Moreover, the US and its coalition partners do not have a plan of what will happen next once the fighting is over. The United Kingdom and the US have been using military action in the Middle East to sort out problems brought about by terror groups in the region, and it has not worked in many areas. The US Congress has not put a proper plan of what will happen once the bombing has stopped. It was a mistake for the US government to deploy military warfare in Syria and Iraq without having a clear exit plan.

Despite battling the militia for several years now, ISIS now controls larger parts of the country and is now stronger than when the US military intervened. The radical group has networks around the globe with a percentage of its members being foreign fighters. As at 2005, it was estimated that ISIS had 12, 000-15, 000 jihadists, with 120 foreign fighters joining the group monthly. Central Intelligence Agency projects that ISIS has 20, 000- 35, 000 members in Iraq and Syria. Also, it is estimated that the group has 12, 000 foreign fighters from 74 countries worldwide (Schmidt and Cooper). The group has more sophisticated weaponry that they have captured from the US and Iraqi forces. During its raids in Iraqi and Syria, ISIS seized millions of dollars worth of military equipment from Iraqi forces military installations. The weapons include tanks, armored vehicles and thousands of ammunitions supplied to Iraq and Syria.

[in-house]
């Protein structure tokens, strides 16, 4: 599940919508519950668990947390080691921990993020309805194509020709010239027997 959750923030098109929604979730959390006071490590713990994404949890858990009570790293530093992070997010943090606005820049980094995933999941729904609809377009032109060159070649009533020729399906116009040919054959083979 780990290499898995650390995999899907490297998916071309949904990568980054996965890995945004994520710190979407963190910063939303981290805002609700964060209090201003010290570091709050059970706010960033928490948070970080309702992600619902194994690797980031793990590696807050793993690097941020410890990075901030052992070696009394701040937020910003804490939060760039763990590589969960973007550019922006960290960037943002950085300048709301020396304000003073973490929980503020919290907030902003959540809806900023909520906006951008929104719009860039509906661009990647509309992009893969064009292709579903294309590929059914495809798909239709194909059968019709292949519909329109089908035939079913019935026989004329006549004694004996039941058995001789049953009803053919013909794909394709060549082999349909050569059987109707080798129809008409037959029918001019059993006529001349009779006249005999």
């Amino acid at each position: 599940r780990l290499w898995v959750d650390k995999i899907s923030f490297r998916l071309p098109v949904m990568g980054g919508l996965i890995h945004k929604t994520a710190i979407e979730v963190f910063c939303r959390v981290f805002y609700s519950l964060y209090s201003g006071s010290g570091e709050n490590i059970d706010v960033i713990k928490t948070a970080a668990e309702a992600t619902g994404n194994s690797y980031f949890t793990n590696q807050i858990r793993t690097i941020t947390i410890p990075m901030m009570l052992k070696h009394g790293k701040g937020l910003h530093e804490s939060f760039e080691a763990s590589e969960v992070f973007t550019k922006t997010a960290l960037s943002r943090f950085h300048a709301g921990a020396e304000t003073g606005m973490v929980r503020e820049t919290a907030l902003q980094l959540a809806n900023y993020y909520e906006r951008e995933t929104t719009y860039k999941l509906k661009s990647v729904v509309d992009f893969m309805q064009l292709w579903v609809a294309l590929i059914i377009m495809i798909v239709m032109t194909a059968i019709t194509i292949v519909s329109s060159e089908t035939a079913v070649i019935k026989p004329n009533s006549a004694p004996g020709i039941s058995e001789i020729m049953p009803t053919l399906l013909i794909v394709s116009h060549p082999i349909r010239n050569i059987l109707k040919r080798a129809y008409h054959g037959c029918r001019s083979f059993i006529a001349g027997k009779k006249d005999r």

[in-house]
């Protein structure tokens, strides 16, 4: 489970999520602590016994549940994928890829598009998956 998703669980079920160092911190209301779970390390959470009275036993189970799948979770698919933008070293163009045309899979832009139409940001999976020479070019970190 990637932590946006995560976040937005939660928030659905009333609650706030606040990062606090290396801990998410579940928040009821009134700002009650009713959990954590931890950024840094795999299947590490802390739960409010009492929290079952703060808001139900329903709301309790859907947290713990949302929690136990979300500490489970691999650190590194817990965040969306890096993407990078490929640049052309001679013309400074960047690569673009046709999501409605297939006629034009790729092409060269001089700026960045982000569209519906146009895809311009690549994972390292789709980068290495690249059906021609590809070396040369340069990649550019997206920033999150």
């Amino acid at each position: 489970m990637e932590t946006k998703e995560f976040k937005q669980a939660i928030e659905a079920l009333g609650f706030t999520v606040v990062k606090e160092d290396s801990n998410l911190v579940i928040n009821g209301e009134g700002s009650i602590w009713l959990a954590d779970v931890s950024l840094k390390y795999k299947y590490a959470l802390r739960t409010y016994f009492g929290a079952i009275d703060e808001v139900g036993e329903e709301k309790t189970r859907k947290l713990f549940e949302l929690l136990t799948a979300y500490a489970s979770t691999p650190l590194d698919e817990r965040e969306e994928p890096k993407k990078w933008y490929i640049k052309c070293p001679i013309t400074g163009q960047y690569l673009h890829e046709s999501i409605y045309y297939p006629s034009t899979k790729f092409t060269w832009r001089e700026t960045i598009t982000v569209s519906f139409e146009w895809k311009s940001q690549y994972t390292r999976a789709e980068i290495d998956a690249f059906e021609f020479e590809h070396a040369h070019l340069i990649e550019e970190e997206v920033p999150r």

The military action in Syria and Iraq has weakened the economy of both countries. The war against ISIS has made the lives of the people deplorable and worsened the economy. The bombing of oil refineries is one of the strategies to weaken ISIS. The Syrian and the larger Middle East economy are dependent on oil exports as a substantial part of its income. ISIS has already captured several oil refineries that they used to sell oil to the underground markets, making them the richest terror group in the world (Ricks 1). Bombing the countries oil deposits, not under the control of ISIS and the destruction of vital infrastructure has threatened to cripple their economies. The US and its coalition partners give financial and military assistance to the allied forces as a way of encouraging them to fight (Ackerman 1). However, there is the uncertainty about the future economy once the airstrikes are over since there has been massive destruction of the oil deposits as a way of crippling the actions of ISIS militants.